It’s hard to restore your golf clubs to their original condition after many rounds of play.
It can be a bit disappointing when your clubs start to rust or lose their shine.
Luckily there are several ways to try and get a club back to its original condition.
One of those ways is to use Coke.
Coke has some exceptional abilities when it comes to cleaning.
How To Clean Golf Clubs With Coke- A Step By Step Guide
Step 1: Collect Supplies
To complete this process of cleaning your clubs with Coke, you are going to need the following supplies.
- 2 Liter Bottle of Coke
- 5 Gallon Bucket
- Running Water/Clean Water
- Microfiber towel
- Your golf irons
Step 2: Initial Wipe Down of Clubs
When you clean your golf clubs with Coke, you are going to want to clean your irons only.
Coke is not going to be an excellent cleaning solution for golf clubs with painted surfaces like a driver or fairway wood.
You also should not have rusting issues on those golf clubs as it tends to be the metal in the irons that causes this problem.
Before you start soaking your clubs in Coke, you are going to want to clean off any dirt sitting on the clubhead.
The dirt on the grass on the clubhead is going to get in the way of the Coke doing its job to truly clean off the golf club.
Once you have your clubs all wiped off or rinsed, you can put them clubhead down in the five-gallon bucket.
Step 3: Prepare Coke/Soak Clubs
Take the two-liter coke bottle that you purchased and pour it in the bottom of the bucket of golf clubs.
Make sure that the Coke is completely covering all of the heads of the irons.
When you pour the Coke in, there is no reason to have it run down the shafts of the clubs.
Pour the Coke into the bottom of the bucket on the club heads.
When the Coke settles down, you will want it to soak for several hours.
Letting the golf clubs soak for at least four hours or so will give the Coke time to work cleaning the rust off the clubs without you having to scrub them.
Just make sure that it is mostly just the clubhead that is soaking in the Coke.
There is just no reason for the shafts to have to sit in Coke for several hours.
Especially if you have graphite shafts on your clubs.
Step 4: Rinse
After a few hours, it is time to take your clubs out of the bucket and see how they have turned out.
You should see that they are much cleaner than when you initially put them in.
Most of the time, the difference is going to be quite significant, and something you can witness immediately.
After you take the clubs out, it does make sense to rinse them.
Rinsing the clubs will take off any of Coke that is sitting on the clubs.
Coke can get quite sticky when it dries, and you don’t want to leave that sitting on your golf clubs for an extended period.
Using a sink or a hose nearby is a perfect way to rinse the clubs off.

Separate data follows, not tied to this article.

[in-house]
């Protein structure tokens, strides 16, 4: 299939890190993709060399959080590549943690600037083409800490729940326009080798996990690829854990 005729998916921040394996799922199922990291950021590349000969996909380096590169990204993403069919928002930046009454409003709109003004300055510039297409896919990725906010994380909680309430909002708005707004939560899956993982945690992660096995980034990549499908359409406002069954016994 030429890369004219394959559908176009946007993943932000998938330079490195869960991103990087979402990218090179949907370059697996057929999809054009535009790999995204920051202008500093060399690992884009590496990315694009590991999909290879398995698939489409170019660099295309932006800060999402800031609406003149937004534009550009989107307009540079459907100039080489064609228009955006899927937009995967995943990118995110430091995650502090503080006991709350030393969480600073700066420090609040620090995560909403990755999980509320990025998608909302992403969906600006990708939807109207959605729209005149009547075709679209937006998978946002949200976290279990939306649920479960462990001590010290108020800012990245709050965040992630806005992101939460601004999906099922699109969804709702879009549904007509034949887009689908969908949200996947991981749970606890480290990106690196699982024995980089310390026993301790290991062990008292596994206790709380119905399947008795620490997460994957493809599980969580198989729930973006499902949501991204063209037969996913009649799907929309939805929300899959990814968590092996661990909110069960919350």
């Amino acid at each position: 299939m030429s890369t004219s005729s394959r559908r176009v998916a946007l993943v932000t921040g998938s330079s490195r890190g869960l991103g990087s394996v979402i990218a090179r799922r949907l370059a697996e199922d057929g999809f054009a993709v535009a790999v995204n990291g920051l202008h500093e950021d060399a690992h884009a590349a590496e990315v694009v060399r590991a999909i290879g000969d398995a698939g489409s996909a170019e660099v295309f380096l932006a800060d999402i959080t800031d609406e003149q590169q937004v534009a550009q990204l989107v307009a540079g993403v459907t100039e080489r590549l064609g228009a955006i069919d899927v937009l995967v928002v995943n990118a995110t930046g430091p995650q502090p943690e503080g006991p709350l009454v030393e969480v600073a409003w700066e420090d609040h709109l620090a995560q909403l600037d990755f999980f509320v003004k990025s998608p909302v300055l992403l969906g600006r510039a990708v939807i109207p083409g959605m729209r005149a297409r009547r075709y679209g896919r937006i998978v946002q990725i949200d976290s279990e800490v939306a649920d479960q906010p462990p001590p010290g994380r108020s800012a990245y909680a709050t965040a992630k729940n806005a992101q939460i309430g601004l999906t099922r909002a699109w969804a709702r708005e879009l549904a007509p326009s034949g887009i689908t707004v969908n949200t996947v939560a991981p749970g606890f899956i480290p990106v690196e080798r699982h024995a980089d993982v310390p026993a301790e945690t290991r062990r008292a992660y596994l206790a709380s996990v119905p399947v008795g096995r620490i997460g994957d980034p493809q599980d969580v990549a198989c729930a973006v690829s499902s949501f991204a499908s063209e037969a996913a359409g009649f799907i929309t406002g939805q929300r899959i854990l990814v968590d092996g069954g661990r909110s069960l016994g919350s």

Step 5: Dry
Once you have rinsed the clubs, you should dry them with a microfiber towel.
Drying the golf clubs is a crucial part of this process.
Golf clubs that are left to sit and remain wet are prone to rust.
The last thing you want to do is grow more rust on your clubs after you have just cleaned them all up.
If the Coke did nothing to clean your clubs, then you may want to look into another method, or the damage on your clubs is a bit too far gone to recover them.
Can Other Methods Be Used to Clean Clubs?
There are lots of ways to clean golf clubs.
In fact, some of the ways to clean clubs are a bit better than using Coke.
Coke is a harsh sugary substance, and although it does a great job of removing some rust, it is not always a substance people want to put on their golf clubs.
For the most part, a bucket of water and soap will do an excellent job of cleaning your golf clubs.
If you have some issues that require something a little stronger, you can use vinegar on the golf clubs as well.
Although vinegar can be a little harsh, at least it is a more natural solution to use.
Why Do Golf Clubs Rust?
Golf clubs can rust because they are getting older, and there are small imperfections in the clubhead itself.
Golf clubs also rust sometimes because they get wet and don’t dry properly.
Some players are surprised to find that after playing a round of golf in the rain, their clubs are covered in rust.
This is certainly nothing to panic about, and your golf clubs are still entirely usable.
The only thing you will want to make sure of is that you treat the rust as soon as possible.
The longer it sits on the club, the more it will grow, and then you will have a bigger mess to clean up.
Can Coke Hurt Your Golf Clubs?
If your golf clubs are like a member of your family, you may be worried that Coke is going to hurt them.
As long as you follow the process that we gave in our step by step guide, there should be no real issues.
You will potentially see a bit of a mess if you let the club sit without ever rinsing them.
We also don’t recommend leaving the clubs in Coke for more than 24 hours; this is just not necessary.
Also, never forget to dry the golf clubs when they are finished with the cleaning process.
If you stay on top of golf club maintenance, you will be pleased with the results.